How is cancer diagnosed?
There is no single test that can accurately diagnose cancer. The complete evaluation of a patient usually requires a thorough history and physical examination along with diagnostic testing. Many tests are needed to determine whether a person has cancer, or if another condition (such as an infection) is mimicking the symptoms of cancer. The physician forms a list of possible diagnoses that can explain the symptoms and complaints, and then orders testing to confirm a diagnosis and/or to exclude other potential diagnoses. Effective diagnostic testing is used to confirm or eliminate the presence of disease, monitor the disease process, and plan for and evaluate the effectiveness of treatment. In some cases, it is necessary to repeat testing when a person’s condition has changed, if a sample collected was not of good quality, or an abnormal test result needs to be confirmed. Diagnostic procedures for cancer may include imaging, laboratory tests (including tests for tumor markers), tumor biopsy, endoscopic examination, surgery, or genetic testing.
What are the different types of laboratory tests?
Clinical lab testing uses chemical processes to measure levels of chemical components in body fluids and tissues. The most common specimens used in clinical lab tests are blood and urine. Many different tests exist to detect and measure almost any type of chemical component in blood or urine. Components may include blood glucose, electrolytes, enzymes, hormones, lipids (fats), other metabolic substances, and proteins. The following are some of the more common laboratory tests:
A variety of blood tests are used to check the levels of substances in the blood that indicate how healthy the body is and whether infection is present. For example, blood tests revealing elevated levels of waste products, such as creatinine or blood urea nitrogen (BUN), indicate that the kidneys are not working efficiently to filter those substances out. Other tests check the presence of electrolytes -- chemical compounds such as sodium and potassium that are critical to the body's healthy functioning. Coagulation studies determine how quickly the blood clots.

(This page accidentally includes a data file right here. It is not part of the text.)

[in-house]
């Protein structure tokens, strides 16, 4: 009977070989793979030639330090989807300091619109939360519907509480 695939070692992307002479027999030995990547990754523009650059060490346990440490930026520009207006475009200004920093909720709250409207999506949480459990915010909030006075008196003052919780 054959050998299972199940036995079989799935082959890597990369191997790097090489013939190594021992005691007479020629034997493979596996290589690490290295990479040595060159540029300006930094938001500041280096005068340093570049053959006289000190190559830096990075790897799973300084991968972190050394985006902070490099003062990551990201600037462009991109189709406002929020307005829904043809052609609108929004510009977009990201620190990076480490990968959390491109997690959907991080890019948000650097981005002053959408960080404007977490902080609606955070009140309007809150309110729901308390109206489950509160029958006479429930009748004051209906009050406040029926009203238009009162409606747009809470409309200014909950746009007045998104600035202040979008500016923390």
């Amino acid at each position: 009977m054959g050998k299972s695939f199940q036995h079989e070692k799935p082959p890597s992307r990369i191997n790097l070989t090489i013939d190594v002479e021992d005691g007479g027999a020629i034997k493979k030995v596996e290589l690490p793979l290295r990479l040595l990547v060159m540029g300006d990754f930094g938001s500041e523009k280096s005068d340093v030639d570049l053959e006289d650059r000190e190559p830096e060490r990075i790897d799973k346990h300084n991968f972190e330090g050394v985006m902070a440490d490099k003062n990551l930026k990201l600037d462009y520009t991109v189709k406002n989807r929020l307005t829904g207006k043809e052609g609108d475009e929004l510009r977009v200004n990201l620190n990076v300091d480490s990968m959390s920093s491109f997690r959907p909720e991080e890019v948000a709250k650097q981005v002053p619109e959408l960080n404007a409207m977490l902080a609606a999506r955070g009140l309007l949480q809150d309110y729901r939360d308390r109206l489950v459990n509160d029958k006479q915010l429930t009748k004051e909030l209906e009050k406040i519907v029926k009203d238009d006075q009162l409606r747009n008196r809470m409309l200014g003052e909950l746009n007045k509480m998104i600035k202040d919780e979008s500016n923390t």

A complete blood count (CBC) measures the size, number, and maturity of the different blood cells in a specific volume of blood. This is one of the most common tests performed. Red blood cells are important for carrying oxygen and fighting anemia and fatigue; the hemoglobin portion of the CBC measures the oxygen-carrying capacity of the red blood cells, while the hematocrit measures the percentage of red blood cells in the blood. White blood cells fight infection. Increased numbers of white blood cells, therefore, may indicate the presence of an infection. Platelets prevent the body from bleeding and bruising easily.
Urinalysis breaks down the components of urine to check for the presence of drugs, blood, protein, and other substances. Blood in the urine (hematuria) may be the result of a benign (noncancerous) condition, but it can also indicate an infection or other problem. High levels of protein in the urine (proteinuria) may indicate a kidney or cardiovascular problem.
Tumor markers are substances either released by cancer cells into the blood or urine, or substances created by the body in response to cancer cells. Tumor markers are used to evaluate how well a patient has responded to treatment and to check for tumor recurrence. Research is currently being conducted on the role of tumor markers in detection, diagnosis, and treatment of cancers, and new tumor markers are continuously being introduced.
Tumor markers are useful in identifying potential problems, but in most cases they must be used along with other tests for the following reasons:
People with benign conditions may also have elevated levels of these substances in their blood.
Not every person with cancer has tumor markers.
Some tumor markers are not specific to any one type of cancer.
Sometimes, as the cancer becomes more malignant, it stops producing tumor markers, making it appear that the tumor has shrunk.